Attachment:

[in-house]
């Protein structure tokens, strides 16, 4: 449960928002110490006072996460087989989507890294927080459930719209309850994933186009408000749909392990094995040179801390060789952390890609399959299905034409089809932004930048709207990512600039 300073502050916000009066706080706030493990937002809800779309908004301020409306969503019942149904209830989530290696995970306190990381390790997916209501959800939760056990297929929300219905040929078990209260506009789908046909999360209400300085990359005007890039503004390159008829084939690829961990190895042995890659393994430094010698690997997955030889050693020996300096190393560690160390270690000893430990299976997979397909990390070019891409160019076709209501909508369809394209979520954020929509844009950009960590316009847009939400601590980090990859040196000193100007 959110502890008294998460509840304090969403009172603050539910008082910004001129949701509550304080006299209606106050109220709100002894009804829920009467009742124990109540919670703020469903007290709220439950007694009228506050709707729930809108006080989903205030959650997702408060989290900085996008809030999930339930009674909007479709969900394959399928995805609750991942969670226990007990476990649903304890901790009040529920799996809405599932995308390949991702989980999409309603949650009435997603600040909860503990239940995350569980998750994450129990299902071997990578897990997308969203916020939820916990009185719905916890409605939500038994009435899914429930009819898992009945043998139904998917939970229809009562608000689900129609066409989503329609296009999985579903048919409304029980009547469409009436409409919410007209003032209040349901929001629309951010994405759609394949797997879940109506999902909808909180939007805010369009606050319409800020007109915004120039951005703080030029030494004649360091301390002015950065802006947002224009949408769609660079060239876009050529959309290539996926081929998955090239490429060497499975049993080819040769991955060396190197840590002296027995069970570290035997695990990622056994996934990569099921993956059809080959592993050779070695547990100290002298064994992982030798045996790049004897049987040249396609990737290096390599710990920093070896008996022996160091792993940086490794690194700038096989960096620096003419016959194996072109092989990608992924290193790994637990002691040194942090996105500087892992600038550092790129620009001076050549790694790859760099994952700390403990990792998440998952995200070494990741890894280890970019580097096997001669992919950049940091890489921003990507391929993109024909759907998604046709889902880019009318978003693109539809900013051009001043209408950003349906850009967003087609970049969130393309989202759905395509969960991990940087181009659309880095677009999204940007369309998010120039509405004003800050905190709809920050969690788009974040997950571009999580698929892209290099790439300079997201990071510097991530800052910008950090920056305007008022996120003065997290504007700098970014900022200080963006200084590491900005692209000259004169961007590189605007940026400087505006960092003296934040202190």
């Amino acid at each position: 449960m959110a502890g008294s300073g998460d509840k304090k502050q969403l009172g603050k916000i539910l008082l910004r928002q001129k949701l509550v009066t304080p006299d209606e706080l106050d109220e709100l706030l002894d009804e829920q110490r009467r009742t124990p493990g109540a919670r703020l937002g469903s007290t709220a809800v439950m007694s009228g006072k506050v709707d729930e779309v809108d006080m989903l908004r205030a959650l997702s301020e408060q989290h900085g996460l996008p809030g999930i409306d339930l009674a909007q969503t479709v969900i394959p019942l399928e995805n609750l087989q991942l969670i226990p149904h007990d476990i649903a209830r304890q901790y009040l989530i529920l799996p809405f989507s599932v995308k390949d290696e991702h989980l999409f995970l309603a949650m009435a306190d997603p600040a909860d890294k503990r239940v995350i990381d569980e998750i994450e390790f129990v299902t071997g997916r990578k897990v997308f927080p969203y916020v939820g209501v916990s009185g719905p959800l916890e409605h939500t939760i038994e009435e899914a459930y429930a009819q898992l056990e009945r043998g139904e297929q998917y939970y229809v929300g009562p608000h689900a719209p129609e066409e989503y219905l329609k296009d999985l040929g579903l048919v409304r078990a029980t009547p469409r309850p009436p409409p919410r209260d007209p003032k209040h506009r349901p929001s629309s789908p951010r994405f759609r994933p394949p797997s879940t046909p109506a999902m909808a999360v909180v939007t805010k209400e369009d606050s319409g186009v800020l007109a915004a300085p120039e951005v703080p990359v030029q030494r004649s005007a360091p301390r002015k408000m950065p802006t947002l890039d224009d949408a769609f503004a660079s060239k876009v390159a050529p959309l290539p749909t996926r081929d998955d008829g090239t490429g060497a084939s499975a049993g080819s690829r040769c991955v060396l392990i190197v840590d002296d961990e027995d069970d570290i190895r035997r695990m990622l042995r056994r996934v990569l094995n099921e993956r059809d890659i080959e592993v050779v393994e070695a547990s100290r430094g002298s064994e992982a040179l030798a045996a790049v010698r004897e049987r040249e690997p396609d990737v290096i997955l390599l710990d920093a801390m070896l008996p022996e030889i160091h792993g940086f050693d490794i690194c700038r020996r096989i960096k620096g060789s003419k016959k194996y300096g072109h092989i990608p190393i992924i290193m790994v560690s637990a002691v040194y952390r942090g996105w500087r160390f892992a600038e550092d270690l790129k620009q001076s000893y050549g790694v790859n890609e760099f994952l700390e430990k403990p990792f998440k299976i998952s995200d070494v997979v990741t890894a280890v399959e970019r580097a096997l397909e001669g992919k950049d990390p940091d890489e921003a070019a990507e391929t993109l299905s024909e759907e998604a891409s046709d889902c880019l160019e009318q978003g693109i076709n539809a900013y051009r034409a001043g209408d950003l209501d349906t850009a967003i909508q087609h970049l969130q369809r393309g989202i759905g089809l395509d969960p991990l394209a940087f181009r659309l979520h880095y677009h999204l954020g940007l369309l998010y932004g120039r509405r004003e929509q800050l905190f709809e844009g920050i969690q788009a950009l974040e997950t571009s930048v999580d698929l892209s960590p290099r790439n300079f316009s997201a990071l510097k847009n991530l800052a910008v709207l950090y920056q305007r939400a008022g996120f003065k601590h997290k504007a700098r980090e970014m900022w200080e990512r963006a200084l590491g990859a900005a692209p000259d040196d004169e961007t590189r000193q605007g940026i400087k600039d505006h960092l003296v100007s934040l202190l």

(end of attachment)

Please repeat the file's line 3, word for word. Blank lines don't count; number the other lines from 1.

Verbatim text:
């Amino acid at each position: 449960m959110a502890g008294s300073g998460d509840k304090k502050q969403l009172g603050k916000i539910l008082l910004r928002q001129k949701l509550v009066t304080p006299d209606e706080l106050d109220e709100l706030l002894d009804e829920q110490r009467r009742t124990p493990g109540a919670r703020l937002g469903s007290t709220a809800v439950m007694s009228g006072k506050v709707d729930e779309v809108d006080m989903l908004r205030a959650l997702s301020e408060q989290h900085g996460l996008p809030g999930i409306d339930l009674a909007q969503t479709v969900i394959p019942l399928e995805n609750l087989q991942l969670i226990p149904h007990d476990i649903a209830r304890q901790y009040l989530i529920l799996p809405f989507s599932v995308k390949d290696e991702h989980l999409f995970l309603a949650m009435a306190d997603p600040a909860d890294k503990r239940v995350i990381d569980e998750i994450e390790f129990v299902t071997g997916r990578k897990v997308f927080p969203y916020v939820g209501v916990s009185g719905p959800l916890e409605h939500t939760i038994e009435e899914a459930y429930a009819q898992l056990e009945r043998g139904e297929q998917y939970y229809v929300g009562p608000h689900a719209p129609e066409e989503y219905l329609k296009d999985l040929g579903l048919v409304r078990a029980t009547p469409r309850p009436p409409p919410r209260d007209p003032k209040h506009r349901p929001s629309s789908p951010r994405f759609r994933p394949p797997s879940t046909p109506a999902m909808a999360v909180v939007t805010k209400e369009d606050s319409g186009v800020l007109a915004a300085p120039e951005v703080p990359v030029q030494r004649s005007a360091p301390r002015k408000m950065p802006t947002l890039d224009d949408a769609f503004a660079s060239k876009v390159a050529p959309l290539p749909t996926r081929d998955d008829g090239t490429g060497a084939s499975a049993g080819s690829r040769c991955v060396l392990i190197v840590d002296d961990e027995d069970d570290i190895r035997r695990m990622l042995r056994r996934v990569l094995n099921e993956r059809d890659i080959e592993v050779v393994e070695a547990s100290r430094g002298s064994e992982a040179l030798a045996a790049v010698r004897e049987r040249e690997p396609d990737v290096i997955l390599l710990d920093a801390m070896l008996p022996e030889i160091h792993g940086f050693d490794i690194c700038r020996r096989i960096k620096g060789s003419k016959k194996y300096g072109h092989i990608p190393i992924i290193m790994v560690s637990a002691v040194y952390r942090g996105w500087r160390f892992a600038e550092d270690l790129k620009q001076s000893y050549g790694v790859n890609e760099f994952l700390e430990k403990p990792f998440k299976i998952s995200d070494v997979v990741t890894a280890v399959e970019r580097a096997l397909e001669g992919k950049d990390p940091d890489e921003a070019a990507e391929t993109l299905s024909e759907e998604a891409s046709d889902c880019l160019e009318q978003g693109i076709n539809a900013y051009r034409a001043g209408d950003l209501d349906t850009a967003i909508q087609h970049l969130q369809r393309g989202i759905g089809l395509d969960p991990l394209a940087f181009r659309l979520h880095y677009h999204l954020g940007l369309l998010y932004g120039r509405r004003e929509q800050l905190f709809e844009g920050i969690q788009a950009l974040e997950t571009s930048v999580d698929l892209s960590p290099r790439n300079f316009s997201a990071l510097k847009n991530l800052a910008v709207l950090y920056q305007r939400a008022g996120f003065k601590h997290k504007a700098r980090e970014m900022w200080e990512r963006a200084l590491g990859a900005a692209p000259d040196d004169e961007t590189r000193q605007g940026i400087k600039d505006h960092l003296v100007s934040l202190l």